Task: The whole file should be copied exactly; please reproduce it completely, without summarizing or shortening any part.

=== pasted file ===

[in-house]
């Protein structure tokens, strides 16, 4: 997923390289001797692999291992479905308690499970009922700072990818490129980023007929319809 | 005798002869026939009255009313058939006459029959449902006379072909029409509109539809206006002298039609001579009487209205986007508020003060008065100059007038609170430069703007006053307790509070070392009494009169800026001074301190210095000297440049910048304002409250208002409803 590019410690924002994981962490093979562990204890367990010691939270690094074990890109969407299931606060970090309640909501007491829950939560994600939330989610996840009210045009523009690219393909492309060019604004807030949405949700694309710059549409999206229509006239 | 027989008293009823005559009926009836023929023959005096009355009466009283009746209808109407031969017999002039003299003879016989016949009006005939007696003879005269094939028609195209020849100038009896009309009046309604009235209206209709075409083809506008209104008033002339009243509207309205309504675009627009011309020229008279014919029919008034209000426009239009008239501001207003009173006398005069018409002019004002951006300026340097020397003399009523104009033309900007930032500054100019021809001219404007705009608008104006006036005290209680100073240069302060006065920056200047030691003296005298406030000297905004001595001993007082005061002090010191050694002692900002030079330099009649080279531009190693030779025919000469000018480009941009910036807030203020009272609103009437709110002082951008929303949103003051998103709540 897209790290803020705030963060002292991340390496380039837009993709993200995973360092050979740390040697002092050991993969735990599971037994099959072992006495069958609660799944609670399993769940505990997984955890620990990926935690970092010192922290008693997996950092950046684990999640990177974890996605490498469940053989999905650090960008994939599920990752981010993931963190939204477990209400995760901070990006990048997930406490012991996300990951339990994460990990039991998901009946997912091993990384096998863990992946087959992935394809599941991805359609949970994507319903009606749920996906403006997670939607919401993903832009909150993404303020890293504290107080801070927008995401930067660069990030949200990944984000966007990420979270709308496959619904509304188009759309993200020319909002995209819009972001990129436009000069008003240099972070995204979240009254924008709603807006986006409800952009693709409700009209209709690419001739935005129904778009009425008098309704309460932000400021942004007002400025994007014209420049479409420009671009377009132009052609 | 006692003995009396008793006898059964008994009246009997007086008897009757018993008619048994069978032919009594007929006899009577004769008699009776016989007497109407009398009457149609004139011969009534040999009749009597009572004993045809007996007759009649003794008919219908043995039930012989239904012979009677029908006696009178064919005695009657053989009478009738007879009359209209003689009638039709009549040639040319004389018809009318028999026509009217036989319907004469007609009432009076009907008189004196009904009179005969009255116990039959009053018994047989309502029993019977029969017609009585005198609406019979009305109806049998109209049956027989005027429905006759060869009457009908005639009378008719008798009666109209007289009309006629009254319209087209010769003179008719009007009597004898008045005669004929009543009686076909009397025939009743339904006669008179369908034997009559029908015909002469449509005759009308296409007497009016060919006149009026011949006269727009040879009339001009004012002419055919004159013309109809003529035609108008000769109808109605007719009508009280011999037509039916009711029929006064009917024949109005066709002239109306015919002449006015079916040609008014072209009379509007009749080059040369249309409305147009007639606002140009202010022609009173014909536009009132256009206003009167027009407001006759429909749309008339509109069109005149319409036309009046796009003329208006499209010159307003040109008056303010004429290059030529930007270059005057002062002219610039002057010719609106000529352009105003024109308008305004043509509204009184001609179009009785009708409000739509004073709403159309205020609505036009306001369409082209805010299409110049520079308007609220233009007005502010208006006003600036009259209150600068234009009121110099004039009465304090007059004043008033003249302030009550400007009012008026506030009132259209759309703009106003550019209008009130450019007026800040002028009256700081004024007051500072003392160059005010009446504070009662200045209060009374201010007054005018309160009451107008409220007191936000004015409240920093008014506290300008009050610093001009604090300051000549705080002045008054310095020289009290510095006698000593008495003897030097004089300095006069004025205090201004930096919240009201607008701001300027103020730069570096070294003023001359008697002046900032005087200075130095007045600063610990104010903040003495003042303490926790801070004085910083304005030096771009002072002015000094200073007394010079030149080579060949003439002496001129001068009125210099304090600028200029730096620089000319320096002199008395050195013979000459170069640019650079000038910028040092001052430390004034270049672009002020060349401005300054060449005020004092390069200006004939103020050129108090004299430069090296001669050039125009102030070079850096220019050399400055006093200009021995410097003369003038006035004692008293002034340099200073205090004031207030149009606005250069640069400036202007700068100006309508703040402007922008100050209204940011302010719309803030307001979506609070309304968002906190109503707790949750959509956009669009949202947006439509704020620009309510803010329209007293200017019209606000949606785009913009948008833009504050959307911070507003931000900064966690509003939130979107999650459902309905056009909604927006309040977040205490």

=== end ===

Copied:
[in-house]
């Protein structure tokens, strides 16, 4: 997923390289001797692999291992479905308690499970009922700072990818490129980023007929319809 | 005798002869026939009255009313058939006459029959449902006379072909029409509109539809206006002298039609001579009487209205986007508020003060008065100059007038609170430069703007006053307790509070070392009494009169800026001074301190210095000297440049910048304002409250208002409803 590019410690924002994981962490093979562990204890367990010691939270690094074990890109969407299931606060970090309640909501007491829950939560994600939330989610996840009210045009523009690219393909492309060019604004807030949405949700694309710059549409999206229509006239 | 027989008293009823005559009926009836023929023959005096009355009466009283009746209808109407031969017999002039003299003879016989016949009006005939007696003879005269094939028609195209020849100038009896009309009046309604009235209206209709075409083809506008209104008033002339009243509207309205309504675009627009011309020229008279014919029919008034209000426009239009008239501001207003009173006398005069018409002019004002951006300026340097020397003399009523104009033309900007930032500054100019021809001219404007705009608008104006006036005290209680100073240069302060006065920056200047030691003296005298406030000297905004001595001993007082005061002090010191050694002692900002030079330099009649080279531009190693030779025919000469000018480009941009910036807030203020009272609103009437709110002082951008929303949103003051998103709540 897209790290803020705030963060002292991340390496380039837009993709993200995973360092050979740390040697002092050991993969735990599971037994099959072992006495069958609660799944609670399993769940505990997984955890620990990926935690970092010192922290008693997996950092950046684990999640990177974890996605490498469940053989999905650090960008994939599920990752981010993931963190939204477990209400995760901070990006990048997930406490012991996300990951339990994460990990039991998901009946997912091993990384096998863990992946087959992935394809599941991805359609949970994507319903009606749920996906403006997670939607919401993903832009909150993404303020890293504290107080801070927008995401930067660069990030949200990944984000966007990420979270709308496959619904509304188009759309993200020319909002995209819009972001990129436009000069008003240099972070995204979240009254924008709603807006986006409800952009693709409700009209209709690419001739935005129904778009009425008098309704309460932000400021942004007002400025994007014209420049479409420009671009377009132009052609 | 006692003995009396008793006898059964008994009246009997007086008897009757018993008619048994069978032919009594007929006899009577004769008699009776016989007497109407009398009457149609004139011969009534040999009749009597009572004993045809007996007759009649003794008919219908043995039930012989239904012979009677029908006696009178064919005695009657053989009478009738007879009359209209003689009638039709009549040639040319004389018809009318028999026509009217036989319907004469007609009432009076009907008189004196009904009179005969009255116990039959009053018994047989309502029993019977029969017609009585005198609406019979009305109806049998109209049956027989005027429905006759060869009457009908005639009378008719008798009666109209007289009309006629009254319209087209010769003179008719009007009597004898008045005669004929009543009686076909009397025939009743339904006669008179369908034997009559029908015909002469449509005759009308296409007497009016060919006149009026011949006269727009040879009339001009004012002419055919004159013309109809003529035609108008000769109808109605007719009508009280011999037509039916009711029929006064009917024949109005066709002239109306015919002449006015079916040609008014072209009379509007009749080059040369249309409305147009007639606002140009202010022609009173014909536009009132256009206003009167027009407001006759429909749309008339509109069109005149319409036309009046796009003329208006499209010159307003040109008056303010004429290059030529930007270059005057002062002219610039002057010719609106000529352009105003024109308008305004043509509204009184001609179009009785009708409000739509004073709403159309205020609505036009306001369409082209805010299409110049520079308007609220233009007005502010208006006003600036009259209150600068234009009121110099004039009465304090007059004043008033003249302030009550400007009012008026506030009132259209759309703009106003550019209008009130450019007026800040002028009256700081004024007051500072003392160059005010009446504070009662200045209060009374201010007054005018309160009451107008409220007191936000004015409240920093008014506290300008009050610093001009604090300051000549705080002045008054310095020289009290510095006698000593008495003897030097004089300095006069004025205090201004930096919240009201607008701001300027103020730069570096070294003023001359008697002046900032005087200075130095007045600063610990104010903040003495003042303490926790801070004085910083304005030096771009002072002015000094200073007394010079030149080579060949003439002496001129001068009125210099304090600028200029730096620089000319320096002199008395050195013979000459170069640019650079000038910028040092001052430390004034270049672009002020060349401005300054060449005020004092390069200006004939103020050129108090004299430069090296001669050039125009102030070079850096220019050399400055006093200009021995410097003369003038006035004692008293002034340099200073205090004031207030149009606005250069640069400036202007700068100006309508703040402007922008100050209204940011302010719309803030307001979506609070309304968002906190109503707790949750959509956009669009949202947006439509704020620009309510803010329209007293200017019209606000949606785009913009948008833009504050959307911070507003931000900064966690509003939130979107999650459902309905056009909604927006309040977040205490």